Lucas Powe

Professor of Law and Government

Guest

Professor of Law and Government at the University of Texas, specializing in Supreme Court History. His latest books are: The Warren Court and American Politics and The Supreme Court and The American Elite, 1789-2008. He joins us from Austin.

Lucas Powe on KCRW

For the first time in history: a US Supreme Court without a white, anglo-saxon protestant member. That’s what Elena Kagan’s confirmation would mean. Today: does religion matter?

Does Elena Kagan’s Nomination Mean The End Of Wasp Power?

For the first time in history: a US Supreme Court without a white, anglo-saxon protestant member. That’s what Elena Kagan’s confirmation would mean. Today: does religion matter?

from To the Point

More from KCRW

A cartoon on the cover of the Economist says it all: leaders of the world’s two foremost democracies are scrambling to hold on. President Trump is faced with the possibility of impeachment. In the interests of Brexit, Boris Johnson is accused of lying to the Queen and defying Parliament. In both countries, voters are losing trust not just in their elected leaders but in their governments. The UK and the US aren’t alone, as the ideals of western democracy are being challenged by demagogues in other parts of the world.

from To the Point

A last minute cease-fire in Syria; Mick Mulvaney confirms, then quickly denies a quid pro quo; and no one likes billionaires at the Democratic debate, not even the billionaire.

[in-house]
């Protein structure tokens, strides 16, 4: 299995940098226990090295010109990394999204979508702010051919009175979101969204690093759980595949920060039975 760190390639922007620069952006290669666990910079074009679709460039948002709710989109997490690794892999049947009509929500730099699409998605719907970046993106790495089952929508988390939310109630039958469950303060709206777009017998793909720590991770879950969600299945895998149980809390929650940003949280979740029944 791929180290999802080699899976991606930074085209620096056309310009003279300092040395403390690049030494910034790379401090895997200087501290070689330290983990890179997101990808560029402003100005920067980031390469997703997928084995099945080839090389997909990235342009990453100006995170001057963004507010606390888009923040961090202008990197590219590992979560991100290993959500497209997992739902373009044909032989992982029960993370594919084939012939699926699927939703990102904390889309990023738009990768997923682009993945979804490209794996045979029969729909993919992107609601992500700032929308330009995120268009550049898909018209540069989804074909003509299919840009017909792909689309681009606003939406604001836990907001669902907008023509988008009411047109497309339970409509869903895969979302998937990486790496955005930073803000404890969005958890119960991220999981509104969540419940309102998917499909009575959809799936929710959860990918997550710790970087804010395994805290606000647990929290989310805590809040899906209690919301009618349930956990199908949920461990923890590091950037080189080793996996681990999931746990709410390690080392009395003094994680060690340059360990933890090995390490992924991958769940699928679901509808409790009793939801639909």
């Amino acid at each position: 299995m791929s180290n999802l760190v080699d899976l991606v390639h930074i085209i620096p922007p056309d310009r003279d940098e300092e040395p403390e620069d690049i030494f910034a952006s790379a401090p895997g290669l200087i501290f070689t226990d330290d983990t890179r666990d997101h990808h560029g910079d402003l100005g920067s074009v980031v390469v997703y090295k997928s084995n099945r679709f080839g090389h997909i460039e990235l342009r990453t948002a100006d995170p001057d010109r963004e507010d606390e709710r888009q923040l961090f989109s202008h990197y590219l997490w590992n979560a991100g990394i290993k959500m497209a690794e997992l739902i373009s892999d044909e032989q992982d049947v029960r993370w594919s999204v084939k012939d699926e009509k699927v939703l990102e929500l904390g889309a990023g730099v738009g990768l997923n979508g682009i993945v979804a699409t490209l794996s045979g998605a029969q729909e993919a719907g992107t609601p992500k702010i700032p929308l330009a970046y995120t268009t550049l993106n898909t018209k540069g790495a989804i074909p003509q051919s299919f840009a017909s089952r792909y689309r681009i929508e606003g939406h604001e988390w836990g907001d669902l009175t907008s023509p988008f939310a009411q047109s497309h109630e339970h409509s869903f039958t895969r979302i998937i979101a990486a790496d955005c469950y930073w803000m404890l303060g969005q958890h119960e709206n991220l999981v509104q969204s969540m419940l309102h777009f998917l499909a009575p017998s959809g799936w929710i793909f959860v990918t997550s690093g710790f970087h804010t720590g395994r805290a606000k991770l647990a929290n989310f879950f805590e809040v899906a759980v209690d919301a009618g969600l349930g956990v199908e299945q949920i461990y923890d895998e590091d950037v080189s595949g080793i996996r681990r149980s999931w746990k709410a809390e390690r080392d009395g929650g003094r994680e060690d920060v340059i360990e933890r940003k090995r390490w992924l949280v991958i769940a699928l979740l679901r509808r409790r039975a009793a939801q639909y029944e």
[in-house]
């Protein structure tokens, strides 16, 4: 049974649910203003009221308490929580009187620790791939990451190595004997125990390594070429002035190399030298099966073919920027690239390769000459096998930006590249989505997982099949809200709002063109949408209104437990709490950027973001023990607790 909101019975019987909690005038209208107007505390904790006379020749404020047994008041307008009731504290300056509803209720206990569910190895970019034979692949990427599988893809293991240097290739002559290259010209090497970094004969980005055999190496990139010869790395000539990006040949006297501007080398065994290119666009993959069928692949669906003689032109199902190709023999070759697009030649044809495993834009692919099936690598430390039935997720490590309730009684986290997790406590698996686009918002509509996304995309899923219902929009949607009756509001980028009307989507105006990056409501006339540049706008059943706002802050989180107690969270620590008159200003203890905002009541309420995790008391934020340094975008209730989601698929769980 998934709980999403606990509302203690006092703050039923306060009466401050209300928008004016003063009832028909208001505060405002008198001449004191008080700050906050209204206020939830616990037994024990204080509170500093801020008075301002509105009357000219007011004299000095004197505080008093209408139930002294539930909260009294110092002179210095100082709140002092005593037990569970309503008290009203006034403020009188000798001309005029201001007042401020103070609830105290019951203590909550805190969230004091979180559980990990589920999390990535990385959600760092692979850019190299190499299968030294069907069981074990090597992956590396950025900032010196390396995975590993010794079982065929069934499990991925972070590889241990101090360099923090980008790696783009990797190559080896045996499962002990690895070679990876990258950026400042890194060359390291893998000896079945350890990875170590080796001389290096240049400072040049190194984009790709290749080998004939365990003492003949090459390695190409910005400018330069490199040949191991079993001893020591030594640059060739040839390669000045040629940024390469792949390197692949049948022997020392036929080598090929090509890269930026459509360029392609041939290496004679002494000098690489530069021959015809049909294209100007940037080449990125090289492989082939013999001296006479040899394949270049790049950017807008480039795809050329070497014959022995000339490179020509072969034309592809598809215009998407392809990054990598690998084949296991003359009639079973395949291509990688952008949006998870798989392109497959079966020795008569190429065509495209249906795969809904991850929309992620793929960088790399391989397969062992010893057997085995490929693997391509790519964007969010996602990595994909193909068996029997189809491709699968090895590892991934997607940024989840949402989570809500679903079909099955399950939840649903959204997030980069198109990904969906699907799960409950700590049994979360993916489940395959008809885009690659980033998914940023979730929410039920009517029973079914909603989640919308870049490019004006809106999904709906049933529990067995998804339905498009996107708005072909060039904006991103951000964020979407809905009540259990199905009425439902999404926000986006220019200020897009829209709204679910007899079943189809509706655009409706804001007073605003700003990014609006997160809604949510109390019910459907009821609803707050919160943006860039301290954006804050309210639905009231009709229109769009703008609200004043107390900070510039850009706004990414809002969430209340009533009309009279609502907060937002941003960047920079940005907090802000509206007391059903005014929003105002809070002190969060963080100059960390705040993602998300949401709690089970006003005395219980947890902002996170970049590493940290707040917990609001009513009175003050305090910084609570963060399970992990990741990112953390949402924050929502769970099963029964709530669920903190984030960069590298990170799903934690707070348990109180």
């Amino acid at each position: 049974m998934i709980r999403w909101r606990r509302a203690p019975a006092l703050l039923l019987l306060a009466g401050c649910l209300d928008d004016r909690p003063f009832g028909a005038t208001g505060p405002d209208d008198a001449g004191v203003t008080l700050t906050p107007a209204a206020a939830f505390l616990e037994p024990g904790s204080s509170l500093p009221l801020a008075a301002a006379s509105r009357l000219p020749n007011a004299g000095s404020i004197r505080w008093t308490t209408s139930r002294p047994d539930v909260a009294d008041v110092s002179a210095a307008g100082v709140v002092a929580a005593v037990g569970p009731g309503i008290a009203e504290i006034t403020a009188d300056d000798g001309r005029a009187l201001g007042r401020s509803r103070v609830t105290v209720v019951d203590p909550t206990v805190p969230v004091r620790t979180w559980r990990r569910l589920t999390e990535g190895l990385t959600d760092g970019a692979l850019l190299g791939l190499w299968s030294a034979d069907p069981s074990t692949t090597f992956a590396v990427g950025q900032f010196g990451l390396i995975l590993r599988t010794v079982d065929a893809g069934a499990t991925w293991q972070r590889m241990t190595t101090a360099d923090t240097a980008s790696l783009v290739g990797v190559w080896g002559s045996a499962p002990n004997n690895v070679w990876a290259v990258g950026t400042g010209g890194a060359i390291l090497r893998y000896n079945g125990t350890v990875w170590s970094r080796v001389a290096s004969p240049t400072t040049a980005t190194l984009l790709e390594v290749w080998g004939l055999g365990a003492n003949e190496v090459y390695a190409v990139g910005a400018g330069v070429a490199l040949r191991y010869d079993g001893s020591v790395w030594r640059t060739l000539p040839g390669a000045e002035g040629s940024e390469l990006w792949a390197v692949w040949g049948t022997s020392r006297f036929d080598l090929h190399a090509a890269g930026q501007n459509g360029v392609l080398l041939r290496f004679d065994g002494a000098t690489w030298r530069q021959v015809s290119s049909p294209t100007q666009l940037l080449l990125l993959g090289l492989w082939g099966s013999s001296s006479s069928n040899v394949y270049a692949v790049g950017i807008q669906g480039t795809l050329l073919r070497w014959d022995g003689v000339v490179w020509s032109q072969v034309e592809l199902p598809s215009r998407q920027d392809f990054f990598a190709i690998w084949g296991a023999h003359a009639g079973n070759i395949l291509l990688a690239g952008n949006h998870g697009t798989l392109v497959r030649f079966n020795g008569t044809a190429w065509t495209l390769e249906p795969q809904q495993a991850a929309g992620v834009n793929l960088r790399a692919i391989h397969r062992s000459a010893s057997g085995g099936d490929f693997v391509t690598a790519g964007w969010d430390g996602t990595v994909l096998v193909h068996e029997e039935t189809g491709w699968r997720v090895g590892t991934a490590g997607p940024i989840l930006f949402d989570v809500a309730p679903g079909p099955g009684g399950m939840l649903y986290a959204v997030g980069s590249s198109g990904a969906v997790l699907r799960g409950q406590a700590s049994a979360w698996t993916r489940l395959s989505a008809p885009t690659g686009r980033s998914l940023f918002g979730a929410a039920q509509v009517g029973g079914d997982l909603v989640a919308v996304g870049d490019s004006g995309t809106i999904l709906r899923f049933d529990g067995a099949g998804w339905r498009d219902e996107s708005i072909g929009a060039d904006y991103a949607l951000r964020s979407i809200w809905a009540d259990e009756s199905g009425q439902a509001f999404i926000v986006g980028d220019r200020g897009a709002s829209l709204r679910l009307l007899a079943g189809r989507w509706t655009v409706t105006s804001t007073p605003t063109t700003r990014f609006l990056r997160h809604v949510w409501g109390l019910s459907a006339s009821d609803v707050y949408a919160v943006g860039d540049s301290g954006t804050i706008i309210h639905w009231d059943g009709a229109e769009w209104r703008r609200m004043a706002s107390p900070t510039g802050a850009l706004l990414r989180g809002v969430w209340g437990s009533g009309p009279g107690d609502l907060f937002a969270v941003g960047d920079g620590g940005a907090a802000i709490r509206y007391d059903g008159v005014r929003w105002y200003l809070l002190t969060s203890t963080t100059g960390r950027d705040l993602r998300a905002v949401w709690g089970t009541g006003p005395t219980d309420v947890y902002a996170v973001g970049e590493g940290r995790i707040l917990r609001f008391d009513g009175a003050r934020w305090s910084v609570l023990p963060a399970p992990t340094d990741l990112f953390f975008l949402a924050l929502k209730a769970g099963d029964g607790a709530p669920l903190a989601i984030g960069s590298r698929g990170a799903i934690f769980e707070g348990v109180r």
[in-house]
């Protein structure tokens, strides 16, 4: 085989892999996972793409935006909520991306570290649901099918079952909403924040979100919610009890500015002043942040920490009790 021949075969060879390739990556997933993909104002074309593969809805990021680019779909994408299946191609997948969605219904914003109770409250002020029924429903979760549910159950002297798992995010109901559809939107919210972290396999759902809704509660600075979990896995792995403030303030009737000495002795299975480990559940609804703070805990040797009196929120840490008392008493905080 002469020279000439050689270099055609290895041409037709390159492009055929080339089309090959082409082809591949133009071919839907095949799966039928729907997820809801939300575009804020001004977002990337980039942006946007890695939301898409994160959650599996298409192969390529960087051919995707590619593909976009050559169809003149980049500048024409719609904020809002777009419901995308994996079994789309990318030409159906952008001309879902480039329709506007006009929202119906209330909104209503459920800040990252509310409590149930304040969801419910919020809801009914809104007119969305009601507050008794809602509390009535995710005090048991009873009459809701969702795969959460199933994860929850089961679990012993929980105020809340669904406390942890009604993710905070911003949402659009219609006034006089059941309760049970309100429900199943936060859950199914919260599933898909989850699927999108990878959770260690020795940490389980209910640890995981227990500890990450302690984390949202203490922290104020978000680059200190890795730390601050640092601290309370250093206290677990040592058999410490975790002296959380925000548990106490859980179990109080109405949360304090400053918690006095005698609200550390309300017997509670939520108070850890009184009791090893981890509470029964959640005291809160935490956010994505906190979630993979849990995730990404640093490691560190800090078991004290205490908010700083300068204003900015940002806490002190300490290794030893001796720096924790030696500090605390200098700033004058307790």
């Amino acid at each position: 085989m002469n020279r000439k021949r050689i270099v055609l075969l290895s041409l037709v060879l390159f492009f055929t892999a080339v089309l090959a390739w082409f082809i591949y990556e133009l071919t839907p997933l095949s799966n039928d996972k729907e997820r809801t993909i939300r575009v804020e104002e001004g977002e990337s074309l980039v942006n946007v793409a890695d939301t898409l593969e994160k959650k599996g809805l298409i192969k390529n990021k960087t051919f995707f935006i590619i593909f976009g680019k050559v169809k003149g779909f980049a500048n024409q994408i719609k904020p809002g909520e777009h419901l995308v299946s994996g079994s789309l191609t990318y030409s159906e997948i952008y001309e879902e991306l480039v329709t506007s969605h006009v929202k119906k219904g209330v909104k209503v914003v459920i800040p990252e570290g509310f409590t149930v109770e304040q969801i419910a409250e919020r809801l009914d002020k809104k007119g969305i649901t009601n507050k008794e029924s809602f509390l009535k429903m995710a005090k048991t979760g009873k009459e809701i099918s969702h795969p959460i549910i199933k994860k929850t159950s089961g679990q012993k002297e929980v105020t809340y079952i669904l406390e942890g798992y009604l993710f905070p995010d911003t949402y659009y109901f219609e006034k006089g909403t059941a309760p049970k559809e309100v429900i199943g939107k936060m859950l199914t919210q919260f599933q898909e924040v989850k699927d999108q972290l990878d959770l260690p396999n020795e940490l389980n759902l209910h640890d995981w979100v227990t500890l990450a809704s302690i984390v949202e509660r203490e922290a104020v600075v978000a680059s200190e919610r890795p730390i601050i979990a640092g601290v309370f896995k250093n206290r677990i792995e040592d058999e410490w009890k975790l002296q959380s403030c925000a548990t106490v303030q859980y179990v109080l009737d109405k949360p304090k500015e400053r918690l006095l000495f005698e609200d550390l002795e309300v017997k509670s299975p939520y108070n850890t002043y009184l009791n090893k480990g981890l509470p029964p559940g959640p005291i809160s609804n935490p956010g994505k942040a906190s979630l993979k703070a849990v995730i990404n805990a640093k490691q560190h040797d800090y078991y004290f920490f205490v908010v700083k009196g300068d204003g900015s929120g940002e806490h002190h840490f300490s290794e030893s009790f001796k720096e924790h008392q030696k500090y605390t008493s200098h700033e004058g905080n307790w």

from Left, Right & Center

Election officials in LA County want to make voting easier, more accessible, and more secure.

from KCRW Features

“Midnight Traveler” tells the harrowing story of Afghani director Hassan Fazili and his family’s displacement as filmed on their cell phones.

from Scheer Intelligence

Twelve candidates are taking the stage at 5 PM PT at the CNN/New York Times Democratic Debate, hosted at Otterbein University in Westerville, Ohio

from KCRW Features

Today, on All The President’s Jawyers...

When Gavin Newsom signed AB387 into law today, he ended 16 years of unsuccessful attempts by daycare providers statewide to unionize.

from KCRW Features

Students are cutting class, and workers are striking worldwide.   At the UN, governments will be held accountable for promises made in the Paris Accords.

from To the Point

66 million years ago, an asteroid caused Earth’s Fifth Extinction, destroying the dinosaurs and most other life forms. Now Earth is facing another extinction, as fish, plants and animals vanish forever. But this time, it’s not the asteroid, it’s us. This week, hundreds of people, both young and old, took to the streets in cities all over the world to begin weeks of protest called the Extinction Rebellion. In the natural course of evolution, the decline and disappearance of a life form takes thousands of years. In the course of a human lifetime, not even one species might disappear. But now, some 28,000 species are vanishing all of a sudden. Elizabeth Kolbert of the New Yorker magazine has written a book called “The Sixth Extinction.” She says, “Extinction rates are hundreds, perhaps thousands, of times higher than what is known as the background extinction rate that has pertained over most of geological history.” In her words, “You should not be able to see all sorts of mammals -- to name just one group -- either going extinct or on the verge of extinction. And that is a tipoff that something very, very unusual, and I would add, very dangerous, is going on.” “We’re running geological history backwards. Fossil fuels that were created over the course of hundreds of millions of years buried a lot of carbon underground. We’re now combusting it, putting that carbon back into the atmosphere over a matter of centuries. So we’re taking a process that hundreds of millions of years to run in one direction and then, in a matter of centuries, running it in another direction.” We’ll hear what that means now and for the future of life as we know it.

from To the Point